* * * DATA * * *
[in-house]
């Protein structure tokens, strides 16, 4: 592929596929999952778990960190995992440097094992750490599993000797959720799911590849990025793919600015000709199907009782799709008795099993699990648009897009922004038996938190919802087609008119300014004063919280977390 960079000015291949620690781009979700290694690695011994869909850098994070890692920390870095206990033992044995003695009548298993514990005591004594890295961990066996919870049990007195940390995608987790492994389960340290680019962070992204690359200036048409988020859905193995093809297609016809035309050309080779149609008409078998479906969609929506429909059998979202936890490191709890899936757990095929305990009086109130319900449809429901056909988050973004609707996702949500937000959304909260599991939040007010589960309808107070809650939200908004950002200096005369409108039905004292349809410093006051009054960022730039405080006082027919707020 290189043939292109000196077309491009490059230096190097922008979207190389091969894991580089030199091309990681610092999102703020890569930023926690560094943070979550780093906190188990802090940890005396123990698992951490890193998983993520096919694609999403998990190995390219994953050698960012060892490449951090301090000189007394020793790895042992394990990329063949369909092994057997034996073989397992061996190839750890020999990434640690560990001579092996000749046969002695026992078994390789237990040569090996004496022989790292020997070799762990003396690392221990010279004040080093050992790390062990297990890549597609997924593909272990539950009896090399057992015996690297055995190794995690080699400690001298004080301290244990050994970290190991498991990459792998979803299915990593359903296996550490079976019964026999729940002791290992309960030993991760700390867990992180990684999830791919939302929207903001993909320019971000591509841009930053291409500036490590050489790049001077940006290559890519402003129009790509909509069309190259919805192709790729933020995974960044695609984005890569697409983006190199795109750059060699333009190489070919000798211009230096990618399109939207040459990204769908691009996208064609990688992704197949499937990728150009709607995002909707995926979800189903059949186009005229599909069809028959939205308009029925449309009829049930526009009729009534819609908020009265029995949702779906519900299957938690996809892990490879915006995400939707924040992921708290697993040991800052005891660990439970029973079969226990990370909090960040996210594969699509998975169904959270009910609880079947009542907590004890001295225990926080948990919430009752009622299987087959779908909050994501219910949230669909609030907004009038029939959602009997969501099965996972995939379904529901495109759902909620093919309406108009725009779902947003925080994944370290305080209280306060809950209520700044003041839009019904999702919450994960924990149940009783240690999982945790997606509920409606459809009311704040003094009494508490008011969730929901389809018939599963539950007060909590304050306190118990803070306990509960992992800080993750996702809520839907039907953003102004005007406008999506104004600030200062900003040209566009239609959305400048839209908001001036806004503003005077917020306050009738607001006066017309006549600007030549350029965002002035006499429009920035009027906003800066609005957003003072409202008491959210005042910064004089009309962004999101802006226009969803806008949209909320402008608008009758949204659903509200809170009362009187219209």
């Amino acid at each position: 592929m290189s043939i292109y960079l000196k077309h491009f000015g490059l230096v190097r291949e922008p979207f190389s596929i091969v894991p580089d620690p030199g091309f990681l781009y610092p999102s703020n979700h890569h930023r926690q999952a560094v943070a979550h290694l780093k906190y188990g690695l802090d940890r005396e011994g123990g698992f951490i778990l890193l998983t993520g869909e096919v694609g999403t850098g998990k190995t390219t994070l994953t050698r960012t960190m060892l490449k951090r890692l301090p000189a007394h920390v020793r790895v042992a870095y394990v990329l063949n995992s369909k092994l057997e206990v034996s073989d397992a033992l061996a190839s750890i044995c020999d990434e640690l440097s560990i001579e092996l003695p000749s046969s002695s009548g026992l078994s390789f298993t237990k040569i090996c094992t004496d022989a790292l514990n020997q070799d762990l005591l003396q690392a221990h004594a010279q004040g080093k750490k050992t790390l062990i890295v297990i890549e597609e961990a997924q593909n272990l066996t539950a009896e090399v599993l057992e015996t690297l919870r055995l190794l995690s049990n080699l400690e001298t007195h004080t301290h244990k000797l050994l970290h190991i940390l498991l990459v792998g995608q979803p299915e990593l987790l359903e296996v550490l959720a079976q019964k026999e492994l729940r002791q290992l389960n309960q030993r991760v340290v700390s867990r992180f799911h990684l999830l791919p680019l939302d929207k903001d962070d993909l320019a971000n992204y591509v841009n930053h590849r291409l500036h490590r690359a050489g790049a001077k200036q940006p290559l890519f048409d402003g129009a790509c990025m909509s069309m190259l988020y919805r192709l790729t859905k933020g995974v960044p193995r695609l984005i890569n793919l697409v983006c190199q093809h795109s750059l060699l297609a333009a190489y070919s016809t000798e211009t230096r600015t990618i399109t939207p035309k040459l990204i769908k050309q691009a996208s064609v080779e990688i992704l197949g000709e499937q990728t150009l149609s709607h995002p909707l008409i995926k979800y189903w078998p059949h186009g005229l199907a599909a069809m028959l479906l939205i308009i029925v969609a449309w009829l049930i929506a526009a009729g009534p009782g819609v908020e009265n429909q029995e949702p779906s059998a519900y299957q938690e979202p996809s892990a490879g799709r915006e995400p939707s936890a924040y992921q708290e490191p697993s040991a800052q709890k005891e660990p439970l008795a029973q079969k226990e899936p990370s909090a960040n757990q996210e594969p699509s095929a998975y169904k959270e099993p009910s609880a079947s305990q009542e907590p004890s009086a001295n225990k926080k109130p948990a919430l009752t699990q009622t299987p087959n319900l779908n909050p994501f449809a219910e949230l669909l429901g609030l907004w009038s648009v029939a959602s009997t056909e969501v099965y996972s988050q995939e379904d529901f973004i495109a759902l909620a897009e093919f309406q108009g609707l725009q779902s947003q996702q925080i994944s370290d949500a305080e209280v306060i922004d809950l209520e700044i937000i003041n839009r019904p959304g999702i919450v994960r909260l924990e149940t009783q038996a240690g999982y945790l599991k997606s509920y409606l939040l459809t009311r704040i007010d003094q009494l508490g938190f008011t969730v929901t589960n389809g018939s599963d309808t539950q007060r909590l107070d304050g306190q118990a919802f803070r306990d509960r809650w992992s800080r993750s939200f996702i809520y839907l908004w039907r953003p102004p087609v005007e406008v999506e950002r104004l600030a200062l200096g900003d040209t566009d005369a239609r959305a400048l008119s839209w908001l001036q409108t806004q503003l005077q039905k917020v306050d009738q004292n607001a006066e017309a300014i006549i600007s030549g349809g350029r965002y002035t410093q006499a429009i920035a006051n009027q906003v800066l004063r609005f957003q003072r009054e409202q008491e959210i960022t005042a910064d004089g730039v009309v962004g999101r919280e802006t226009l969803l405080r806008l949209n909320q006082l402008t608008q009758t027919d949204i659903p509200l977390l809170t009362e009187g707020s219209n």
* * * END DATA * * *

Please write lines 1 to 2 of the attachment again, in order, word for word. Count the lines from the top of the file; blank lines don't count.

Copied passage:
[in-house]
């Protein structure tokens, strides 16, 4: 592929596929999952778990960190995992440097094992750490599993000797959720799911590849990025793919600015000709199907009782799709008795099993699990648009897009922004038996938190919802087609008119300014004063919280977390 960079000015291949620690781009979700290694690695011994869909850098994070890692920390870095206990033992044995003695009548298993514990005591004594890295961990066996919870049990007195940390995608987790492994389960340290680019962070992204690359200036048409988020859905193995093809297609016809035309050309080779149609008409078998479906969609929506429909059998979202936890490191709890899936757990095929305990009086109130319900449809429901056909988050973004609707996702949500937000959304909260599991939040007010589960309808107070809650939200908004950002200096005369409108039905004292349809410093006051009054960022730039405080006082027919707020 290189043939292109000196077309491009490059230096190097922008979207190389091969894991580089030199091309990681610092999102703020890569930023926690560094943070979550780093906190188990802090940890005396123990698992951490890193998983993520096919694609999403998990190995390219994953050698960012060892490449951090301090000189007394020793790895042992394990990329063949369909092994057997034996073989397992061996190839750890020999990434640690560990001579092996000749046969002695026992078994390789237990040569090996004496022989790292020997070799762990003396690392221990010279004040080093050992790390062990297990890549597609997924593909272990539950009896090399057992015996690297055995190794995690080699400690001298004080301290244990050994970290190991498991990459792998979803299915990593359903296996550490079976019964026999729940002791290992309960030993991760700390867990992180990684999830791919939302929207903001993909320019971000591509841009930053291409500036490590050489790049001077940006290559890519402003129009790509909509069309190259919805192709790729933020995974960044695609984005890569697409983006190199795109750059060699333009190489070919000798211009230096990618399109939207040459990204769908691009996208064609990688992704197949499937990728150009709607995002909707995926979800189903059949186009005229599909069809028959939205308009029925449309009829049930526009009729009534819609908020009265029995949702779906519900299957938690996809892990490879915006995400939707924040992921708290697993040991800052005891660990439970029973079969226990990370909090960040996210594969699509998975169904959270009910609880079947009542907590004890001295225990926080948990919430009752009622299987087959779908909050994501219910949230669909609030907004009038029939959602009997969501099965996972995939379904529901495109759902909620093919309406108009725009779902947003925080994944370290305080209280306060809950209520700044003041839009019904999702919450994960924990149940009783240690999982945790997606509920409606459809009311704040003094009494508490008011969730929901389809018939599963539950007060909590304050306190118990803070306990509960992992800080993750996702809520839907039907953003102004005007406008999506104004600030200062900003040209566009239609959305400048839209908001001036806004503003005077917020306050009738607001006066017309006549600007030549350029965002002035006499429009920035009027906003800066609005957003003072409202008491959210005042910064004089009309962004999101802006226009969803806008949209909320402008608008009758949204659903509200809170009362009187219209």